Manipulated bacteria should protect chickens from bird flu

As the bird flu tears through the Netherlands, twelve Groningen students are working on a way to protect poultry as part of their entrance in international research competition iGEM. They want to make bacteria that occur naturally in the chickens’ lungs to start producing antibodies against the flu virus.

Two weeks ago, approximately 38,000 chickens had to be culled in the Groningen town of Oldekerk, and last Wednesday saw no fewer than 200,000 birds culled in Nieuw-Weerdinge in Drenthe. One after the other, poultry farms have been struck by bird flu during what’s proved to be the biggest outbreak of the disease ever. 

Biology students Mink and Yasmin’s study has perfect timing. They’re participating in the largest international student competition for genetic manipulation in the world: iGEM. They’re representing the UG in the competition where they’ll be facing 360 teams from other research universities and universities of applied sciences. They’re working on a drug that would curb the spread of bird flu by altering DNA.


‘For years, bird flu mainly occurred during autumn and winter’, says biomolecular sciences student Mink. But the disease was going around during March of this year. ‘It was even an issue during the summer, which is usually flu-free’, he says. While it used to be possible to curb flu outbreaks by culling the animals, that’s no longer proved to be effective.

Not only does this lead to many dead animals, it’s also potentially dangerous. ‘We run the risk of the virus mutating and jumping to people, just like the coronavirus’, says Yasmin. ‘But even now, the virus is almost always fatal to chickens. There is no simple, ready-made solution to fight this flu.’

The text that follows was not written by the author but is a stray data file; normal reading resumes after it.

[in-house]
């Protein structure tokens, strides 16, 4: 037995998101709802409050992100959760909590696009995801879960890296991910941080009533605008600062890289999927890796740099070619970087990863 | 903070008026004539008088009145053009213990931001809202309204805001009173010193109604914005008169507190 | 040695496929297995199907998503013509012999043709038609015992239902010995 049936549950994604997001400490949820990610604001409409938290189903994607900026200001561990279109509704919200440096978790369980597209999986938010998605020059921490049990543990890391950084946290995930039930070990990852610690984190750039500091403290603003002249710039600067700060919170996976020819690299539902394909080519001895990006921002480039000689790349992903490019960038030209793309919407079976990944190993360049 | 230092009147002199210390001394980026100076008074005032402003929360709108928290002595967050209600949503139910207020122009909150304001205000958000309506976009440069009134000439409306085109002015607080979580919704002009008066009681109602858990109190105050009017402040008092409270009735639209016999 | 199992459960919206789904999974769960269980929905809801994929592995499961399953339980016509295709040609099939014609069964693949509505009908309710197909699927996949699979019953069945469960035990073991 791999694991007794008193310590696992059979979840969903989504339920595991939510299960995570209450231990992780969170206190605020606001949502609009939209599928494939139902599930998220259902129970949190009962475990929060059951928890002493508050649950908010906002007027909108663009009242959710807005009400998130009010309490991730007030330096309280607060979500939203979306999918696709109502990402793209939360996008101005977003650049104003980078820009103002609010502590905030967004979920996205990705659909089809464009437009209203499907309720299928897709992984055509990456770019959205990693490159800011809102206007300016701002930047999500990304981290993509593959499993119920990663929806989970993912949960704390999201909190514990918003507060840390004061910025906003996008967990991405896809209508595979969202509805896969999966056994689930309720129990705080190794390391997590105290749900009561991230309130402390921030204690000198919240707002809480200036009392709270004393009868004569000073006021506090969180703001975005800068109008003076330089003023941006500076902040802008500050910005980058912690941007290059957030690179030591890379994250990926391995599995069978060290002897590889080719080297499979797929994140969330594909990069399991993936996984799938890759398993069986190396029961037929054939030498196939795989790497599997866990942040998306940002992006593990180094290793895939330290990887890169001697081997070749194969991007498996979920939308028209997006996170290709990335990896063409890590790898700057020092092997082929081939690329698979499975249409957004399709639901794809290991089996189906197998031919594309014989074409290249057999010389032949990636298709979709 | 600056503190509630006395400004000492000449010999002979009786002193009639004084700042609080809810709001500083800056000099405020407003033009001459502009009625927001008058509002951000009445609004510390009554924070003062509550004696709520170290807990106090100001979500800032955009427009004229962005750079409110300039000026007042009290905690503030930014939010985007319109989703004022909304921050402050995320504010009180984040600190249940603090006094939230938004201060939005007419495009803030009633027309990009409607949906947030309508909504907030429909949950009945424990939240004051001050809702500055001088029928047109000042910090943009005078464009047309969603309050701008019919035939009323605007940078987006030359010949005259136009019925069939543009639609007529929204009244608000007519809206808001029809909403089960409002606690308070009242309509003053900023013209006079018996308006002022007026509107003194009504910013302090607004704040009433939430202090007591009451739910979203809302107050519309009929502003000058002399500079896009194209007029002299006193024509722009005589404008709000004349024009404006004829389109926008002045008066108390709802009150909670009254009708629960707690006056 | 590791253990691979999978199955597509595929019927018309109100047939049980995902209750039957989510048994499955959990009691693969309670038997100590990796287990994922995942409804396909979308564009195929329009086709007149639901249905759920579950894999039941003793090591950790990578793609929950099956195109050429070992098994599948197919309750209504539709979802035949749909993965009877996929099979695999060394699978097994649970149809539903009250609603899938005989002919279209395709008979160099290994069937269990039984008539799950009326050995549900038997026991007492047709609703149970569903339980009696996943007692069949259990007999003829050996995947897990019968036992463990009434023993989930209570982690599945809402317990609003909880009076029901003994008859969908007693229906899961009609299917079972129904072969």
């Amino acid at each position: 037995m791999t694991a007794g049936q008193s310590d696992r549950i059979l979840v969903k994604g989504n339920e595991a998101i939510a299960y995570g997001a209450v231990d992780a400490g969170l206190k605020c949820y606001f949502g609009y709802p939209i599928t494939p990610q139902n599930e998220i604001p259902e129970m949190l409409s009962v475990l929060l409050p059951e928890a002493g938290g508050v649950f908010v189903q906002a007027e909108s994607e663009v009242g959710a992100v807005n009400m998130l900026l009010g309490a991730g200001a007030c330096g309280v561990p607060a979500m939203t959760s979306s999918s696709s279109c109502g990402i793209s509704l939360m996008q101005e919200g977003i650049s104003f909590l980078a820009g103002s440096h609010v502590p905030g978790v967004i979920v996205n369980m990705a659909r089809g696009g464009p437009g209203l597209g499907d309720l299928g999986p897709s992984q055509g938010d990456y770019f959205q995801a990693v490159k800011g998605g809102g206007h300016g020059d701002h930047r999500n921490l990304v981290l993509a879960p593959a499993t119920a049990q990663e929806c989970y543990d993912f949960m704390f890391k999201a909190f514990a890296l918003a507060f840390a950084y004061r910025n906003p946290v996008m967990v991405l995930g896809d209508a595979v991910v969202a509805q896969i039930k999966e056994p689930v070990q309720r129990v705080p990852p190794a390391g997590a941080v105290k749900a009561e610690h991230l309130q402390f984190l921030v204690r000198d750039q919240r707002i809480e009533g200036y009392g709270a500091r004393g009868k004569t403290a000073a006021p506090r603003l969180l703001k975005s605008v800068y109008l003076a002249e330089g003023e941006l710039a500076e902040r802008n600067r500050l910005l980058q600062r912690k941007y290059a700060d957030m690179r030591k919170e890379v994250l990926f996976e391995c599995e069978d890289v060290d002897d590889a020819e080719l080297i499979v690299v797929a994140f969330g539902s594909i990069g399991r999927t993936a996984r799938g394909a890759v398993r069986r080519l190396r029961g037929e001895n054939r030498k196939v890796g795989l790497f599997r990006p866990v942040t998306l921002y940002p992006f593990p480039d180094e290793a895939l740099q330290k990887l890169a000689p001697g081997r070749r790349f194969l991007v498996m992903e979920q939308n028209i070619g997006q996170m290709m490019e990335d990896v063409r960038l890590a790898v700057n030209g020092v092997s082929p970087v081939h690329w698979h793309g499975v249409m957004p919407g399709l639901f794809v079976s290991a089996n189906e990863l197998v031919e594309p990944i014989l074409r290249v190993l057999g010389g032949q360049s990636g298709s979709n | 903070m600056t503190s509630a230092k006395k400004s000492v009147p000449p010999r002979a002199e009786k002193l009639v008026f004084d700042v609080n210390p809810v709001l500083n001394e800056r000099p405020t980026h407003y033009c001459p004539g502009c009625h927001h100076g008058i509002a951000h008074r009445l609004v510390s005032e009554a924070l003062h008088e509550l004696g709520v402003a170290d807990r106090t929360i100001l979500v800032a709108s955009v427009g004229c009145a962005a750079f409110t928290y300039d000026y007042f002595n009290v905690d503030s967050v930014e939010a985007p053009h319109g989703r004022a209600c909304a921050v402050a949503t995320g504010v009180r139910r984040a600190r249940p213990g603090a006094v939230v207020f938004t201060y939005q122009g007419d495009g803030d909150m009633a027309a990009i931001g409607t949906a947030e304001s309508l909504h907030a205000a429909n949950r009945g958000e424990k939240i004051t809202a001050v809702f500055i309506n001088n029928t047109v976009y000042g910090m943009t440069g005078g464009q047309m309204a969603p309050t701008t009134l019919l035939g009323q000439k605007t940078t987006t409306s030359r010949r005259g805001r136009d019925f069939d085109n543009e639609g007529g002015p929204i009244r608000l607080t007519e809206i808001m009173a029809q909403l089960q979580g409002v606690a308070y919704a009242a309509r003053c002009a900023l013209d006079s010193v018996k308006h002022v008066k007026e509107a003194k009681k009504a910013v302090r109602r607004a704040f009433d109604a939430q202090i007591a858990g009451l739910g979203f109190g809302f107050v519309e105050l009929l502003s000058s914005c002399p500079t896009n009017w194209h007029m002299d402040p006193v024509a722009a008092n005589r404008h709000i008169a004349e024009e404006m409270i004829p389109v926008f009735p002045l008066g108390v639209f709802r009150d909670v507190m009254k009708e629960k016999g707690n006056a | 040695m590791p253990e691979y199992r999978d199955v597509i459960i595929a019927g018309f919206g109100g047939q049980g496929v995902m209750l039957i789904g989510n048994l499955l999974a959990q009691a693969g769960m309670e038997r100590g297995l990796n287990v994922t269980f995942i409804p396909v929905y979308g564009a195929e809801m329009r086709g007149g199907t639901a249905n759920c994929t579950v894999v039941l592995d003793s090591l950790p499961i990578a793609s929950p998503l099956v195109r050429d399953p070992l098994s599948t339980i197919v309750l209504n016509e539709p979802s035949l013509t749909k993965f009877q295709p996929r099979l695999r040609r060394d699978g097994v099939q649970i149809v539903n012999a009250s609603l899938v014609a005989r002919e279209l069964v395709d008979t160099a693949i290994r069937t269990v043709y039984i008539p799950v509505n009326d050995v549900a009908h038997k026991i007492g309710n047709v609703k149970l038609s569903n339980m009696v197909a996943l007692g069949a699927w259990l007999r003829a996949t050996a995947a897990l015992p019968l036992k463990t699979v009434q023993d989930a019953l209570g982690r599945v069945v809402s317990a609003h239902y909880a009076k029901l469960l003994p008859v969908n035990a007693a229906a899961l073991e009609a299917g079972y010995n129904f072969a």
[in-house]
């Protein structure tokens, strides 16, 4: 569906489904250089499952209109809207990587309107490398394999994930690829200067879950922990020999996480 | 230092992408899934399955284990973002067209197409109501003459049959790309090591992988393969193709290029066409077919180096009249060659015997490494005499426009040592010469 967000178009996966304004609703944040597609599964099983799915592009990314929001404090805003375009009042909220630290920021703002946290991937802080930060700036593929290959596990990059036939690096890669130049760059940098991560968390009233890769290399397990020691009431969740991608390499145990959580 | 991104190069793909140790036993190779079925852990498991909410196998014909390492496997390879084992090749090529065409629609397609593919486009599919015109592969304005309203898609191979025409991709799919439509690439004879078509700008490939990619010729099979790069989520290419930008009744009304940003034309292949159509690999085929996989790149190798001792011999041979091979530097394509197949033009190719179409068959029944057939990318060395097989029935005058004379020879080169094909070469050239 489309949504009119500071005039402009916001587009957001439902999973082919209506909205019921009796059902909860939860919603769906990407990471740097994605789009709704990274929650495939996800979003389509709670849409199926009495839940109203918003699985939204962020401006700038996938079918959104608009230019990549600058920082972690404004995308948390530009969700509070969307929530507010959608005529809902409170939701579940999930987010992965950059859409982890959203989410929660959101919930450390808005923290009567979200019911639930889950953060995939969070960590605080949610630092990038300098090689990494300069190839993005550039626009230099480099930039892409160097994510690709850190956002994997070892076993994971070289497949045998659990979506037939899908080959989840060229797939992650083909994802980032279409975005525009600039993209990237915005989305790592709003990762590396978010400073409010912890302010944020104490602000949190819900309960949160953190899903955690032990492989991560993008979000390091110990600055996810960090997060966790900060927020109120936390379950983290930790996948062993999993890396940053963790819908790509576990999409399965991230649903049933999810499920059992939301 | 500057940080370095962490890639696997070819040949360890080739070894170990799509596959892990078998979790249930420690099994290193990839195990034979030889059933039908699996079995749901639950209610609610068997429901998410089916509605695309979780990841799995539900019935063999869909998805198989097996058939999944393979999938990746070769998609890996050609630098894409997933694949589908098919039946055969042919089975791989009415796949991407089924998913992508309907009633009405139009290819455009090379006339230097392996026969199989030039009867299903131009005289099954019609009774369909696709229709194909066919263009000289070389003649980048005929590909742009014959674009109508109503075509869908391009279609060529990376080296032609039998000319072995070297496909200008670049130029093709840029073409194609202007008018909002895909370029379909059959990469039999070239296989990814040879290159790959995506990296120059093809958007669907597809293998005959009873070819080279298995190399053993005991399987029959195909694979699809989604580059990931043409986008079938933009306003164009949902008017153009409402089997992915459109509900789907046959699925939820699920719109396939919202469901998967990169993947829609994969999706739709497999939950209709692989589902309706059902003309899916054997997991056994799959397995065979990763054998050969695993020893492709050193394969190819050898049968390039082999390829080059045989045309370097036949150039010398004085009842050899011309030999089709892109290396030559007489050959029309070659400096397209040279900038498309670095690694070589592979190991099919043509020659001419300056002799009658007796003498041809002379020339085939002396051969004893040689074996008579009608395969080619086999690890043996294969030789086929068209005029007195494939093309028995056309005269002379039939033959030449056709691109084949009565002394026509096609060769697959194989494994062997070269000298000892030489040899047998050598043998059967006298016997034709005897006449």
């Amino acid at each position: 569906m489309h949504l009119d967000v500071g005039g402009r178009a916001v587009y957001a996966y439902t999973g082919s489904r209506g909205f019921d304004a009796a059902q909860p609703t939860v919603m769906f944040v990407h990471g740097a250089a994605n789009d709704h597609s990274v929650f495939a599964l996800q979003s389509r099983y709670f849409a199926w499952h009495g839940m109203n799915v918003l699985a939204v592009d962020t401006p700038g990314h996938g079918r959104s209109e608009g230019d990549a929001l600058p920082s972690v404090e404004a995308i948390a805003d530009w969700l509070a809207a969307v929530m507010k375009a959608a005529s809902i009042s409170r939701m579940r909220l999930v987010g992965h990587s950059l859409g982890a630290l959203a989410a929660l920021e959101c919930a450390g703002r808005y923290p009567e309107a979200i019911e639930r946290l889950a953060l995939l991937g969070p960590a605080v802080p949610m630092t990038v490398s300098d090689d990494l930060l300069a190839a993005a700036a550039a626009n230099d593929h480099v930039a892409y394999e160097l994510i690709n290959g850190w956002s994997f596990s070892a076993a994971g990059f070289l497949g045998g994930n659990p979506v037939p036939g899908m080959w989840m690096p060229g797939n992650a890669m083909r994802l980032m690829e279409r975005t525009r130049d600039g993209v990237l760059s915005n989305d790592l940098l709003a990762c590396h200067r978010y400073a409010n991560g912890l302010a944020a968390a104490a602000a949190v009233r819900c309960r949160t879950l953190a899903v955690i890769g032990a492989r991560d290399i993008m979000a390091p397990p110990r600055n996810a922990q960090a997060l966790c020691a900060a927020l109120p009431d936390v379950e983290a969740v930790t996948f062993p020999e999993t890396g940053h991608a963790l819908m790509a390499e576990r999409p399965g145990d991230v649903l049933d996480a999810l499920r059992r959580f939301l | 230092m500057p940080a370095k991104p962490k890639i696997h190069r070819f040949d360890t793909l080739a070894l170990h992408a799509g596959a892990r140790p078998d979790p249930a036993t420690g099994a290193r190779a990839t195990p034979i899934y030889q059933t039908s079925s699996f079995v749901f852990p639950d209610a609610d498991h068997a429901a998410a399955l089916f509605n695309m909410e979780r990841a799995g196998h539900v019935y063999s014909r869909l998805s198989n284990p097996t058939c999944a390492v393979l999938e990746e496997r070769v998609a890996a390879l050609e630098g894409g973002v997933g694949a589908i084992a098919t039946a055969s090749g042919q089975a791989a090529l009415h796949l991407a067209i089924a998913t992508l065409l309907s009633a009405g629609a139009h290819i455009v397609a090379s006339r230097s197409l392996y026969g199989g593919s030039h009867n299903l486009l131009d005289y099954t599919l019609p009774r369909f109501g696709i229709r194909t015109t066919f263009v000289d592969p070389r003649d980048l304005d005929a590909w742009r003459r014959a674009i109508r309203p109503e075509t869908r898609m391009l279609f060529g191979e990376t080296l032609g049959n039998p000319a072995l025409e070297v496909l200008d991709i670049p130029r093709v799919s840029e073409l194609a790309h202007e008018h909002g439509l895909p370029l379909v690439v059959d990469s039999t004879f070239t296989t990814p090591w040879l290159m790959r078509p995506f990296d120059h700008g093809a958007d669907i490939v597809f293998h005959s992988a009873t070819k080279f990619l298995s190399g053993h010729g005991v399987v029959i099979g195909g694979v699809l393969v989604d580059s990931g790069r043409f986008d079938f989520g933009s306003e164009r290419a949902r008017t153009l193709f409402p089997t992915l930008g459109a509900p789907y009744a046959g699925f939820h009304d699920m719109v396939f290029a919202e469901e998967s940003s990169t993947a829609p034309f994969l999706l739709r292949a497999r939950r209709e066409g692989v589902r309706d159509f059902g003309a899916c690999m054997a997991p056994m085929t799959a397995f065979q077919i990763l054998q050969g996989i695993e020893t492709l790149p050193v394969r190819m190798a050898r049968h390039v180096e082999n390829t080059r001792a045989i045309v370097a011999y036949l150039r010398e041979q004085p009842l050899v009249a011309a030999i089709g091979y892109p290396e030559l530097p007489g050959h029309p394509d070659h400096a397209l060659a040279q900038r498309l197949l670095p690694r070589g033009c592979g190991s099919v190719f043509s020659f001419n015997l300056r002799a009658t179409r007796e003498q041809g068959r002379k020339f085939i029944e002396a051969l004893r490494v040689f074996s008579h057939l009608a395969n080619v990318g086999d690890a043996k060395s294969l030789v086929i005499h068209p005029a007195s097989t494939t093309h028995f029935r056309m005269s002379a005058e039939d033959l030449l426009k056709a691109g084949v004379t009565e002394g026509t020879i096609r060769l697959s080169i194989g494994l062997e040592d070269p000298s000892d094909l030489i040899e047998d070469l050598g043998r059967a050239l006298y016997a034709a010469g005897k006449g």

The obvious answer would be vaccination, but vaccinated chickens are banned from being transported or slaughtered in Europe, since there is no way to distinguish them from diseased chickens. On top of that, a large-scale vaccination campaign would be cost-prohibitive. As such, the iGEM team had to find a solution that would protect chickens and ensure the virus wasn’t in their systems.


‘A few months ago, we came across this study on nanobodies’, says Mink. Nanobodies are molecules that can disable cells as well as viruses. It sounded promising, so they decided to talk to the researcher. Mink: ‘He discovered that these nanobodies bond to cancer cells. He projected that he would be able to remove 80 percent of a tumour in one go. It sounded incredibly promising and was still in its early stages. The medical industry hadn’t picked up on it yet.’

Flu viruses enter the body through the lungs. So, the iGEM team figured, that’s where the nanobodies need to be to work. The team had figured out earlier that a chicken’s lungs also contain bacteria. Mink: ‘We thought: what if we can change that bacterium so it’ll start producing the nanobody while it’s in the lungs? That would give us a nanobody factory of sorts, right in the location where we need it. The same bacteria is found in the lungs of other birds, so we’d be able to use it there, as well.’

Kill switch

One thorny issue remains, however: in a process called genetic modification, the bacteria are changed to produce nanobodies. Outside the lungs of chickens, these changed bacteria can actually cause damage, which means there are strict rules governing their use. The bacterium needs to undergo a second change that will stop it surviving outside the environment of warm and dark chicken lungs, Mink explains. ‘We created a kind of kill switch that means the bacterium dies when it’s exposed to too much light, or at temperatures below 41 degrees Celsius.’

The iGEM finale will be held in Paris from October 26 to 28. The team has a reputation to maintain: Groningen has consistently been in the top ten since 2012. Yasmin and Mink think they stand a good chance of winning. ‘There are around forty teams that are doing something with cancer, but we’re the only one battling bird flu. So not only are we pretty solid in terms of originality, we’re also good when it comes to work ethic. We’ve been working for months and even kept going during the summer holidays.’ 



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